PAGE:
The truth about Rare Bird reports
If my time as an eBird reviewer has taught me anything, it’s that the job of the rare bird reviewer is often a thankless and demanding one. Of course, the responsibility of determining the validity of vagrants and other unusual avian incidences is important, as is anything that adds to our knowledge about where and when birds are, but once you enter that inner sanctum there’s suddenly this perception that your opinion is the end all and be all of bird identification. I often make the joke when I tell people what I do with regard to eBird, that I ultimately decide what you see or you don’t see. It’s clearly ridiculous, but there’s undoubtedly a perception that in judging the validity of a particular sighting I’m making a judgment on the birders themselves. It’s a difficult line to walk to be sure, but one that rare bird committees and regional editors have to deal with on a regular basis.
Birding, like many activities that require developing specific skills, has an obvious hierarchy. This isn’t necessarily a bad thing, but it can be disconcerting and intimidating for those who are new to the hobby. Because if you’re in the field enough you’re probably going to find something fairly unusual eventually, and if you’re interested in contributing to the greater birding community as well as to scientific study of vagrants (and you should be) you’re going to come up against a rare bird committee or an eBird reviewer at some point. While it’s easy to get the impression that there’s some sort of secretive birding cabal standing between you and your rare bird sighting, that’s not true. What these individuals are looking for is fairly straight-forward. They want to know how well you saw the bird in question and how you made the identification.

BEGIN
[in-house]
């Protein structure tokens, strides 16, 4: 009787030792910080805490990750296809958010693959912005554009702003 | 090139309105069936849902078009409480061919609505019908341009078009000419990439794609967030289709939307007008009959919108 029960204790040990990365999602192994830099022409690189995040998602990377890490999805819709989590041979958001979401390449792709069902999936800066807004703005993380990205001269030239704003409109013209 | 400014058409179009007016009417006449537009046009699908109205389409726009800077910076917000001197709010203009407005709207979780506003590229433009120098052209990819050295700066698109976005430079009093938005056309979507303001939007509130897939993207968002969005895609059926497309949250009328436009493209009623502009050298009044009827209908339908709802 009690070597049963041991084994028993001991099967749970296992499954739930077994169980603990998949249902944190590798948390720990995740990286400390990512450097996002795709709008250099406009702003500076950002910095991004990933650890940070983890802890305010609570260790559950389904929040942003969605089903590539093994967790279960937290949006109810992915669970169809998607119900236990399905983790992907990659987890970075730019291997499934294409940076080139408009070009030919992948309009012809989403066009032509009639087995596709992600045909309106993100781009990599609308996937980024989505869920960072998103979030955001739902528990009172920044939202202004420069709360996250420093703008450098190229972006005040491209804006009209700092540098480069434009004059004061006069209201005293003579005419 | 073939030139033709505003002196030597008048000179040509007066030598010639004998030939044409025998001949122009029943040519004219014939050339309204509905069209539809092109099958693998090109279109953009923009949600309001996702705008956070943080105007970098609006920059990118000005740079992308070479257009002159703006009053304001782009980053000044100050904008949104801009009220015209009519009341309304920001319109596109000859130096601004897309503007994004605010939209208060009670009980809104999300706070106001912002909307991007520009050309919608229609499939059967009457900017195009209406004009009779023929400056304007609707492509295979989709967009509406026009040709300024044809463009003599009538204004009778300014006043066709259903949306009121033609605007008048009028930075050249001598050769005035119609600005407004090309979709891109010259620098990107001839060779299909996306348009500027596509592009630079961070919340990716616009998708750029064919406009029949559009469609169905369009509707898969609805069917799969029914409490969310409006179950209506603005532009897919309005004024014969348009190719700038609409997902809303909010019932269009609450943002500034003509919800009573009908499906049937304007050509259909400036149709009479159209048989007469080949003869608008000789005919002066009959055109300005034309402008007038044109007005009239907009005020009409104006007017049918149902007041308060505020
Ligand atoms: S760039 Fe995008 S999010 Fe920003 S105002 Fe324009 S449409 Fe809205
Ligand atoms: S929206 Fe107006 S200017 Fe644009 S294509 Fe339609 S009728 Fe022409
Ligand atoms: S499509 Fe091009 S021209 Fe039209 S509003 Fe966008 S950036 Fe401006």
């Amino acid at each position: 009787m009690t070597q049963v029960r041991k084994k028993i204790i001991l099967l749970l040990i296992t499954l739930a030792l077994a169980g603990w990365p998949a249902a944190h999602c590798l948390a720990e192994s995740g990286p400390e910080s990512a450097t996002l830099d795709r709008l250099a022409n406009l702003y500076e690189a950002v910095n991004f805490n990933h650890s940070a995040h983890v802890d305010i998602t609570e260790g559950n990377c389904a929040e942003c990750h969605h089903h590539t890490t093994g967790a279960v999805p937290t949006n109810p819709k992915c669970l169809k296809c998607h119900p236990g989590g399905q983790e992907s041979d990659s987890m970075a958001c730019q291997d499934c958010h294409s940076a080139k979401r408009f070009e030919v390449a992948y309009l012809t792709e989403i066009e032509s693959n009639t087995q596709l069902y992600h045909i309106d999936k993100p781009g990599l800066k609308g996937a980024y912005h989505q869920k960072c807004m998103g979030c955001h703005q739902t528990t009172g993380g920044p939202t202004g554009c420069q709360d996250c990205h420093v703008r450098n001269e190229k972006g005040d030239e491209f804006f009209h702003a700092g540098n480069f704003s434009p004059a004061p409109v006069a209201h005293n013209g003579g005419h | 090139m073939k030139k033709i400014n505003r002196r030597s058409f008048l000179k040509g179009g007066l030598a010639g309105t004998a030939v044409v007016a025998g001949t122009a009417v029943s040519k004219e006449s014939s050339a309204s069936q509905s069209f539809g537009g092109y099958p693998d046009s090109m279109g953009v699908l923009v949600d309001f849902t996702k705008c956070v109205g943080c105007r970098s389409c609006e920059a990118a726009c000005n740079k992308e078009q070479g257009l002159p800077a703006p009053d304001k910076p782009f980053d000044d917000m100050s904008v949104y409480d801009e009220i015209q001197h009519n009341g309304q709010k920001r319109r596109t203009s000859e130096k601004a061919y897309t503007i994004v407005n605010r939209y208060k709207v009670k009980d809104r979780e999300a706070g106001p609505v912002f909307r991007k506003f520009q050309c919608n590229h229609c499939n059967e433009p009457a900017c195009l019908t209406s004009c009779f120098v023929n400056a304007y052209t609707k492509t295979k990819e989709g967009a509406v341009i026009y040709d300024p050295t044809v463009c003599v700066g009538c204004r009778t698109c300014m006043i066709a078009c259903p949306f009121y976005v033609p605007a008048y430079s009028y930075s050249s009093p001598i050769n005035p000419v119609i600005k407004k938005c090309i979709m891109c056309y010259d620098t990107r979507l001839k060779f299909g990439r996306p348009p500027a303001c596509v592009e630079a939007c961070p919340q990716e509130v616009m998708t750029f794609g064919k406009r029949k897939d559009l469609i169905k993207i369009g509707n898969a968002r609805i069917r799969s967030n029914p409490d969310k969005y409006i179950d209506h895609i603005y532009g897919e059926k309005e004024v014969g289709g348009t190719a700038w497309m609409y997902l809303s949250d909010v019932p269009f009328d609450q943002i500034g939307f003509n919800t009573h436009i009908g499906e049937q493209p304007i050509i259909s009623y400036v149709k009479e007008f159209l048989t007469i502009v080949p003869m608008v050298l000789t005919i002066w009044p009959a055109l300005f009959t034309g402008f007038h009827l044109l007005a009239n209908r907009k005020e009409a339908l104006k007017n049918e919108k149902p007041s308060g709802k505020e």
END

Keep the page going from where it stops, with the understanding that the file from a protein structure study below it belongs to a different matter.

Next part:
I’ve been accused as being part of the “birding elite” when I ask for clarification, and while it’s true that some known individuals of known skill and reputation are given a bit more leniency with regard to sightings, especially when the sightings are less inherently controversial like early or late records or mildly exceptional counts, sightings are judged on a case by case basis and even a birder with well-known field skills should expect to get questioned on surprising reports or difficult identifications. It can be unnerving at first for an birder to be questioned in this way, which is where I think a lot of the apprehension and accusations of condescension come in. People generally aren’t used to having their observations challenged in real life in the way that they can be among the birding community. But we all know how a seemingly straight forward bird observation can turn on you, and honest mistakes, however well-intentioned, are a regular occurrence. Birds are not always easy to identify, and subtle changes in lighting and vantage point can make a huge difference between a common species and a potential first ABA record. This is all pretty well understood, but from the observer’s perspective it can be difficult to understand why people would question your sighting. After all, we saw what we saw and we know it. But still, not every sighting is approved.